The epoch of so-called democracy gave to the nationalist struggle a much more pronounced and organized character. In the beginning nationalist armies were formed, which were hostile to each other, and which often attacked each other. The attempt to create a bourgeois federal democratic Trans-Caucasian Republic proved a dismal failure. The Federation fell to pieces five weeks after its inception. A few months later the ‘democratic’ neighbours were quite openly at war with each other. This fact alone settles the question: for if democracy was as incapable as Tsarism of creating conditions for a peaceful cohabitation of the Trans-Caucasian peoples, it was evidently imperative to adopt other methods.
The Soviet power alone has established peace and national intercourse between them. At the elections to the Soviets, the Baku and Tbilisi workers elect a Tartar, an Armenian, or a Georgian, irrespective of their nationality. In Trans-Caucasia, the Moslem, Armenian, Georgian, and Russian Red regiments live side by side. They are imbued with the conviction that they are one army, and no power on earth will make them move against one another. On the other hand, they will defend Soviet Trans-Caucasia against any and every external foe.
The national pacification of Trans-Caucasia, which has been achieved by the Soviet revolution, is in itself a fact of enormous political and cultural significance. In it is expressed a real live internationalism, which we can safely put against the empty pacifist discourses of the heroes of the Second International, which are but a supplement to the chauvinist practices of its national sections.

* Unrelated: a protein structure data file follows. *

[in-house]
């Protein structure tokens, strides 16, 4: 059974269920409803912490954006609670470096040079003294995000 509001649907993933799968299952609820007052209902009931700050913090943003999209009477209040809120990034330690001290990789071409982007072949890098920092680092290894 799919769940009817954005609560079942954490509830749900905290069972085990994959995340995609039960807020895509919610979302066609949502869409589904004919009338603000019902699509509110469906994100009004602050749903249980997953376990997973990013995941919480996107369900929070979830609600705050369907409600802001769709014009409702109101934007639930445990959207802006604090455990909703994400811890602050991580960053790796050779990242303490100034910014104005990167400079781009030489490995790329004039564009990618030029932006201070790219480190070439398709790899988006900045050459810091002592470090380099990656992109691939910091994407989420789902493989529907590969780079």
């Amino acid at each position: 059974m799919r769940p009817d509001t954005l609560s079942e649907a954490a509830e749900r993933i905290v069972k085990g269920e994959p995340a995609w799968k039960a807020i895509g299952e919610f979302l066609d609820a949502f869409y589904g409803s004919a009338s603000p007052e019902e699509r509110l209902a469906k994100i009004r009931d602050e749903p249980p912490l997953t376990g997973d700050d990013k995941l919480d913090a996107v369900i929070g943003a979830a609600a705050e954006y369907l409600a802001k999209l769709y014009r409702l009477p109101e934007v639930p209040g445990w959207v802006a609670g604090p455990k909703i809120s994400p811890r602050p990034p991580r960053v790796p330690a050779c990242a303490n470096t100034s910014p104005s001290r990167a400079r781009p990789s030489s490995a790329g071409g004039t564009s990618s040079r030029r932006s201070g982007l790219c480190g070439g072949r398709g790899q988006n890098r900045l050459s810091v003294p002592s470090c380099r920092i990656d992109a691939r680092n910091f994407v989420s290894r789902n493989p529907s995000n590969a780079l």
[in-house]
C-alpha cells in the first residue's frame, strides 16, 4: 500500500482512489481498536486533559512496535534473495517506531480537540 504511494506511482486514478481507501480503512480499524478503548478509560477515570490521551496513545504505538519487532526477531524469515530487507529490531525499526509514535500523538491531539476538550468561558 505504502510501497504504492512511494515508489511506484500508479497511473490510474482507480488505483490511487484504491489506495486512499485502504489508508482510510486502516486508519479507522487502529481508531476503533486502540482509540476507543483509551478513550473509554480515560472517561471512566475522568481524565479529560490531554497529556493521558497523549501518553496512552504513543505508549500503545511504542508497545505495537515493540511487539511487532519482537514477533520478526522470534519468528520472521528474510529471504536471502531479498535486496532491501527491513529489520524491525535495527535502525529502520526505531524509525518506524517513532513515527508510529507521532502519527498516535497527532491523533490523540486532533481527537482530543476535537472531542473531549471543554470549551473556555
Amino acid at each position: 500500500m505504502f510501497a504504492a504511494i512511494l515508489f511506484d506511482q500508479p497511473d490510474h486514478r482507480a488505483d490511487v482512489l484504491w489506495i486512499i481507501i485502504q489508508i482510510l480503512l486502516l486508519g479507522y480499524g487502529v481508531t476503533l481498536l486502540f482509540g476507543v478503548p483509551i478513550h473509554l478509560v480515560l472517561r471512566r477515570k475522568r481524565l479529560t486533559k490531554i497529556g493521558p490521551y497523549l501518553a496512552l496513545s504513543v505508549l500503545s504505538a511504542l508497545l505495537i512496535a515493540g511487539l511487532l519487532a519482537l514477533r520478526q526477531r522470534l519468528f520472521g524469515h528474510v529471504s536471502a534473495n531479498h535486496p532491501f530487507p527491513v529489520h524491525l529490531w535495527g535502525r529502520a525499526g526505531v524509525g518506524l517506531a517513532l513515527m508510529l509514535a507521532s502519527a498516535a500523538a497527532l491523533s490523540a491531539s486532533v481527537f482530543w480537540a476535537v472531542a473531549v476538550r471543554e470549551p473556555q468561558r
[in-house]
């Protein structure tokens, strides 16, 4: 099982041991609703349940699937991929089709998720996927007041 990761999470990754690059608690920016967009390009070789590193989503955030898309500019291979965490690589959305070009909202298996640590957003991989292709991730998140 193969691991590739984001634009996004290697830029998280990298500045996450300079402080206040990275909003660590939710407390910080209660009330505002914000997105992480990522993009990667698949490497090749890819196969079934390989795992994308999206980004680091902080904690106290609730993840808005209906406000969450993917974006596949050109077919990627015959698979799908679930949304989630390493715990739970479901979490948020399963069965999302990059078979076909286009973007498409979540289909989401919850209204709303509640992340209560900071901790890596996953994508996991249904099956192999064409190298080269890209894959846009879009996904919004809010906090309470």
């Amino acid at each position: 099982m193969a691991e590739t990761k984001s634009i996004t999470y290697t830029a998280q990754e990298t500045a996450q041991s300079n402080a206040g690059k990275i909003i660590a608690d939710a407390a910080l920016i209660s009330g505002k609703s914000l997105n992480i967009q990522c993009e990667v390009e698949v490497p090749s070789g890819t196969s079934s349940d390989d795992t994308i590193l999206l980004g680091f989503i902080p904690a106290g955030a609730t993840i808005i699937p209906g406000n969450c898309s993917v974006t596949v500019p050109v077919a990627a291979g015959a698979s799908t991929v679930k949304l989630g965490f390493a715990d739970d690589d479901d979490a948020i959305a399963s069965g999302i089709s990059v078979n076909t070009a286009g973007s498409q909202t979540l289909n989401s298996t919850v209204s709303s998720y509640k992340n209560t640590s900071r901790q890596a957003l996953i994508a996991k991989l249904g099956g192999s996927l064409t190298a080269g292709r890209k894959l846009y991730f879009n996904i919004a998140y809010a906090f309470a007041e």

The demand for the withdrawal of the Soviet armies from Georgia and for a referendum ‘under the control of mixed commissions of Socialists and Communists’, constitutes a most despicable imperialist trap masquerading as national self-determination.
Let us put aside a number of cardinal questions, such as: – On what plea do the democrats want to impose upon us the democratic form of referendum in lieu of the Soviet form, which in our opinion is far superior? Why is the referendum to be applied only to Georgia? Why is such a demand only put to the Soviet Republic? Why do the social-democrats want to apply the referendum to our country, while they do nothing of the kind at home?
Let us put ourselves in the position of our opponents (that is to say, if they have any position). Let us single out the question of Georgia and let us consider it carefully. It is proposed to create conditions for a free (democratic and not Soviet) expression of the opinion of the Georgian population.
We have consented to put the question as our opponents are endeavouring to put it, viz., on the basis of democratic principles and guarantees. But it appears that endeavours are being made to cheat us in the most unceremonious way, for we are asked to consent to the material disarmament of Soviet territory, while we are offered as guarantees against imperialist and White Guard annexations and revolutions -~ a resolution of the Second International.
Or are we to assume that there is no imperialist menace to Caucasia? Because Mrs. Snowden never heard anything about Baku oil? Perhaps she has not. May we inform her (with reference to this question) that the road to Baku is via Batumi-Tbilisi? This last point is a strategical Trans-Caucasian fact, of which the British and French generals cannot plead ignorance. There are even now secret White Guard organizations under the high-sounding tide of ‘Liberation Committees’ (a tide which does not prevent them from receiving money subsidies from British and Russian oil magnates, Italian manganese magnates, etc.). The White Guard bands are supplied with arms by sea. All this struggle is for oil and manganese. It is all the same to the oil magnates if they get at the oil via Denikin, the Moslem Musavat Party, or via the gate of national self-determination with its doorkeepers from the Second International. If Denikin has not succeeded in defeating the Red Army, perhaps MacDonald will succeed in removing it by peaceful means. Anyhow, the result will be the same.
But MacDonald will not succeed. Such questions cannot be settled by resolutions of the Second International, even if those resolutions were not as paltry, contradictory, dishonest and indefinite as is the resolution on Georgia.
Last updated on: 3.1.2007